Hurricane Katrina came ashore slightly east of New Orleans. Tremendous rainfall preceded its arrival, filling up Lake Pontchartrain and Lake Borgne even before its storm surge arrived. As a result, on the morning of 29 August 2005, many of the levees on the eastern side of New Orleans were already at the brink of being overtopped. When the storm surge came, ranging from 3 meters to 9 meters, it added force to flow, and weaknesses in the levee system were revealed, resulting in key breaches that compromised the entire system. About 80 percent of New Orleans was flooded. The population was immediately reduced to a quarter of its prestorm numbers, and even today, more than two years later, the city struggles to redefine and rebuild itself in the wake of Katrina.
Where did the engineering fail in this massive disaster? In the design of the New Orleans levee system? In the maintenance of the system? In transitional engineering phases during the continuing construction of the New Orleans levee system? Who is responsible for this tragedy? How will it be prevented in the future?
An examination of the levee system conducted by an independent team of investigators in post-Katrina New Orleans has clearly shown that the answers to these questions are not simple at all. In fact, most of the 350 miles of levees in New Orleans survived the storm intact, despite the fact that they were specified to contain nothing stronger than a Category 3 storm. Hurricane Katrina was classified as a Category 3 but gave us a drastically different storm from the typical Category 3. Herein lies the first failure. The Saffir-Simpson scale, originally created in the 1970s to communicate to the public the risk implied in impending storms, did not reflect what Hurricane Katrina delivered. A slow-moving storm, massive rainfall, storm surge beyond that expected from the winds—all contributed to a fundamental misunderstanding of what Hurricane Katrina was bringing to bear on the Gulf Coast. Although this misunderstanding was resolved in the scientific community shortly before the storm, a better assessment of what Katrina had in store was not communicated quickly enough to the general public to facilitate the evacuation process.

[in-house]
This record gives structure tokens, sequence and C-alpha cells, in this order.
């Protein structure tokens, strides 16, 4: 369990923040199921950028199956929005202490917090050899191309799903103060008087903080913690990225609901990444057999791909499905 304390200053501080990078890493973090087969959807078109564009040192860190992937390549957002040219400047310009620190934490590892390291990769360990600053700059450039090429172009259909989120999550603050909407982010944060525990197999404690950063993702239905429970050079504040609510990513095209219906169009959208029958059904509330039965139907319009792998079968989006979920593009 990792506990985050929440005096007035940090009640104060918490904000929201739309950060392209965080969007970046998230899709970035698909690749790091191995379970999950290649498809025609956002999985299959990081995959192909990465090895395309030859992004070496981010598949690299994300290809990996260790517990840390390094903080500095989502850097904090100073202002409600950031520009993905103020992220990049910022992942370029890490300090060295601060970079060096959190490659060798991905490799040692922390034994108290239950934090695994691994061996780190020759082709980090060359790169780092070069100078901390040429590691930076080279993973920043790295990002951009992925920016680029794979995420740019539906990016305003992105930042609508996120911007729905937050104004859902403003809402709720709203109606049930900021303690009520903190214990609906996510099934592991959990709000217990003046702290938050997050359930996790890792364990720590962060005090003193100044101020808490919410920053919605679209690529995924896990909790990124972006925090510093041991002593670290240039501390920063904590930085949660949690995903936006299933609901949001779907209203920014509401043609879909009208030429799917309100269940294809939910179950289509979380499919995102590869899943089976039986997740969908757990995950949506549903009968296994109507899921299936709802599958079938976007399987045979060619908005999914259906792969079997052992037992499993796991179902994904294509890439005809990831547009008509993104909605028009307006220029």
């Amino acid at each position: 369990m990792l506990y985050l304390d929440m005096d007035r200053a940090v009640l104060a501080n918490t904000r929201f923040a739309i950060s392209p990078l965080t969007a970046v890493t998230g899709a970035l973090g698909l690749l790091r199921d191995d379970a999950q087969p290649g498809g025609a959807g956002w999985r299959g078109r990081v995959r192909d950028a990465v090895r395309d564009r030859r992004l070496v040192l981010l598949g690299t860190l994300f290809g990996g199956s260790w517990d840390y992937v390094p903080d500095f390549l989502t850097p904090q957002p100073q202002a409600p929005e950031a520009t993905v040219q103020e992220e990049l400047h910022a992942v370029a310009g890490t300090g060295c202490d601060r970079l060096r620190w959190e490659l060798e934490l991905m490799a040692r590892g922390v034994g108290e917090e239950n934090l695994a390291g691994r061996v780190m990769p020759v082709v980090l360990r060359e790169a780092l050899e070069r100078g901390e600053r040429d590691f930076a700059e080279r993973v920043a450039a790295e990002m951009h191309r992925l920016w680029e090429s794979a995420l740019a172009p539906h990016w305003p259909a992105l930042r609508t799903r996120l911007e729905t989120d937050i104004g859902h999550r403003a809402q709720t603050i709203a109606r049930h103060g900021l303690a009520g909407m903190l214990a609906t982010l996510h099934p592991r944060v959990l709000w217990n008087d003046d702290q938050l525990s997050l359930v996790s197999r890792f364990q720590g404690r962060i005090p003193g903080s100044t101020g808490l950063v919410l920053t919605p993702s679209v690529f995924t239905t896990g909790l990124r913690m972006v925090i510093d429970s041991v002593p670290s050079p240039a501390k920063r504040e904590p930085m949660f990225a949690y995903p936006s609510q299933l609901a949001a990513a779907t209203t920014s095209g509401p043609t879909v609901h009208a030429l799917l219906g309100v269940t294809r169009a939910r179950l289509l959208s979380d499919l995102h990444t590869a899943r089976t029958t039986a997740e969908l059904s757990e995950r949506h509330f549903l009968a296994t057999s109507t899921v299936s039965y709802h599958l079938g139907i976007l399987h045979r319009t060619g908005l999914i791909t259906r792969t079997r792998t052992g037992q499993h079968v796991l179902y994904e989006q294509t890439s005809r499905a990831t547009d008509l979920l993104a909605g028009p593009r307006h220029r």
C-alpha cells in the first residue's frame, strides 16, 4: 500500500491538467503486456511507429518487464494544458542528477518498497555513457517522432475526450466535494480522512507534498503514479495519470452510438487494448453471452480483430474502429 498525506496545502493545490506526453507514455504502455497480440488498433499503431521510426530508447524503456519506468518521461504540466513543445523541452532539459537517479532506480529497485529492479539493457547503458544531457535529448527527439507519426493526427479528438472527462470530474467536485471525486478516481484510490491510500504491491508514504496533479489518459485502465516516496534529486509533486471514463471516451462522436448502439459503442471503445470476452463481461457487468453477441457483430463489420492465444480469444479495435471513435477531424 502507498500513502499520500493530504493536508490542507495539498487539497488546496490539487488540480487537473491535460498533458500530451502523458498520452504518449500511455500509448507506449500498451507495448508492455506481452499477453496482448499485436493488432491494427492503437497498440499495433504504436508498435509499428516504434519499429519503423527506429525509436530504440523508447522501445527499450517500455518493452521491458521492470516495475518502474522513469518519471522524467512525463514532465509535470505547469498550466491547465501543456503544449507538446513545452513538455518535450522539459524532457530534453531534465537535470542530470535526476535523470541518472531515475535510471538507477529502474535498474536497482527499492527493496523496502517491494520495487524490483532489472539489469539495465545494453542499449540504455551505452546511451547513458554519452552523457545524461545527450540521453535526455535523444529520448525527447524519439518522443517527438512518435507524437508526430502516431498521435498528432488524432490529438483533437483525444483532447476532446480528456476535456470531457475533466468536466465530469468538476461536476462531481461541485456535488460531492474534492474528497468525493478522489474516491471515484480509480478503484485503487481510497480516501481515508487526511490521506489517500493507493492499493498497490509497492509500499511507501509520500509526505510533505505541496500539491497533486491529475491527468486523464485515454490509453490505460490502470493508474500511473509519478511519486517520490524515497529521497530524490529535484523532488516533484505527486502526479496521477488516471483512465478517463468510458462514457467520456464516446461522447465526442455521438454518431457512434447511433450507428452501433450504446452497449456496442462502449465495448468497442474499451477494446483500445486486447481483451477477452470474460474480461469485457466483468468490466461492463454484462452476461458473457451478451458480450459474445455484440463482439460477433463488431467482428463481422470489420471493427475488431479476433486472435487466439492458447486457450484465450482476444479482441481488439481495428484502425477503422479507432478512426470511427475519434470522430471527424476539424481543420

The tragedy of Katrina in New Orleans lay in the breaching—not in the overtopping—of the levees. Breaching came about as a result of levee construction, not levee design. Almost all of the levees that were breached during Katrina did so because they had been compromised prior to the storm. Either the levees had been modified after their original construction to accommodate multiple purposes or they were not constructed of materials that met original design specifications. In one case, the placement of a railroad track over the levee compromised the designed height of the levee, as water passed right through the porous gravel underneath the track. In other cases, these urban levees were filled with some combination of originally specified materials (typically claylike to accommodate the space-conserving steepness of most urban levees) and substandard materials such as local sandy soils or shell-filled soils. These substandard soils resulted in water seeping underneath the foundations of some levees, and massive breaches and explosive collapses of other levees along Lake Pontchartrain and the Mississippi River Gulf Outlet.